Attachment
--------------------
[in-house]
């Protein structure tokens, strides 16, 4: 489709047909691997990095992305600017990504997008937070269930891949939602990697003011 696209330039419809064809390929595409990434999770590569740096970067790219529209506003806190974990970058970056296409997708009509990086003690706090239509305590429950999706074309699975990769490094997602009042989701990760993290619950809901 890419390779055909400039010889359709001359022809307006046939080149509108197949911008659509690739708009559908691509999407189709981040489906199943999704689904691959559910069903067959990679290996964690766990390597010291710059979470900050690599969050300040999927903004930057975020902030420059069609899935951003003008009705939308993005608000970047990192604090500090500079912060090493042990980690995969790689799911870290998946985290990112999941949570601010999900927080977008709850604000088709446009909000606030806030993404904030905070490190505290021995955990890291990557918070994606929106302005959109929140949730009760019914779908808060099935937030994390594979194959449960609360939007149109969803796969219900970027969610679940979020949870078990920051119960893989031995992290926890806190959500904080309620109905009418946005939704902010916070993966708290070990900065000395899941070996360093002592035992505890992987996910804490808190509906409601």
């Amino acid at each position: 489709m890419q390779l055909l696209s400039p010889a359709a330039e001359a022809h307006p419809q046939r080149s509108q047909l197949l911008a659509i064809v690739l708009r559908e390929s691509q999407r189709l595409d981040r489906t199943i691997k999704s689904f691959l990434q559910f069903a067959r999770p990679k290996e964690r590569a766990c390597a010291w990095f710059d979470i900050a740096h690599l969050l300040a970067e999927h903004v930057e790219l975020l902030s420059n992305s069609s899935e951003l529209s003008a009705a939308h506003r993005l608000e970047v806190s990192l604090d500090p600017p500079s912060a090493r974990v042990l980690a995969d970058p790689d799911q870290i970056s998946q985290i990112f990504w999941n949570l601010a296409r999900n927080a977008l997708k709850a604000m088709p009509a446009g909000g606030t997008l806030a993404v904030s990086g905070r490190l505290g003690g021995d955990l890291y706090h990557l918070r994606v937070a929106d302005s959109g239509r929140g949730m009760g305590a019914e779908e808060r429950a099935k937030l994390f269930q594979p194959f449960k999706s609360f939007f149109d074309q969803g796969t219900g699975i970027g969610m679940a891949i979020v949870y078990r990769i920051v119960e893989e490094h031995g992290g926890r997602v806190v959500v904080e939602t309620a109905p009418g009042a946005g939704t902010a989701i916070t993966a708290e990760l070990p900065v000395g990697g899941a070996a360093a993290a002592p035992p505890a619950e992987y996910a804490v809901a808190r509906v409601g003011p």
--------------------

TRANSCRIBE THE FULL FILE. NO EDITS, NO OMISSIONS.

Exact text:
[in-house]
């Protein structure tokens, strides 16, 4: 489709047909691997990095992305600017990504997008937070269930891949939602990697003011 696209330039419809064809390929595409990434999770590569740096970067790219529209506003806190974990970058970056296409997708009509990086003690706090239509305590429950999706074309699975990769490094997602009042989701990760993290619950809901 890419390779055909400039010889359709001359022809307006046939080149509108197949911008659509690739708009559908691509999407189709981040489906199943999704689904691959559910069903067959990679290996964690766990390597010291710059979470900050690599969050300040999927903004930057975020902030420059069609899935951003003008009705939308993005608000970047990192604090500090500079912060090493042990980690995969790689799911870290998946985290990112999941949570601010999900927080977008709850604000088709446009909000606030806030993404904030905070490190505290021995955990890291990557918070994606929106302005959109929140949730009760019914779908808060099935937030994390594979194959449960609360939007149109969803796969219900970027969610679940979020949870078990920051119960893989031995992290926890806190959500904080309620109905009418946005939704902010916070993966708290070990900065000395899941070996360093002592035992505890992987996910804490808190509906409601």
């Amino acid at each position: 489709m890419q390779l055909l696209s400039p010889a359709a330039e001359a022809h307006p419809q046939r080149s509108q047909l197949l911008a659509i064809v690739l708009r559908e390929s691509q999407r189709l595409d981040r489906t199943i691997k999704s689904f691959l990434q559910f069903a067959r999770p990679k290996e964690r590569a766990c390597a010291w990095f710059d979470i900050a740096h690599l969050l300040a970067e999927h903004v930057e790219l975020l902030s420059n992305s069609s899935e951003l529209s003008a009705a939308h506003r993005l608000e970047v806190s990192l604090d500090p600017p500079s912060a090493r974990v042990l980690a995969d970058p790689d799911q870290i970056s998946q985290i990112f990504w999941n949570l601010a296409r999900n927080a977008l997708k709850a604000m088709p009509a446009g909000g606030t997008l806030a993404v904030s990086g905070r490190l505290g003690g021995d955990l890291y706090h990557l918070r994606v937070a929106d302005s959109g239509r929140g949730m009760g305590a019914e779908e808060r429950a099935k937030l994390f269930q594979p194959f449960k999706s609360f939007f149109d074309q969803g796969t219900g699975i970027g969610m679940a891949i979020v949870y078990r990769i920051v119960e893989e490094h031995g992290g926890r997602v806190v959500v904080e939602t309620a109905p009418g009042a946005g939704t902010a989701i916070t993966a708290e990760l070990p900065v000395g990697g899941a070996a360093a993290a002592p035992p505890a619950e992987y996910a804490v809901a808190r509906v409601g003011p």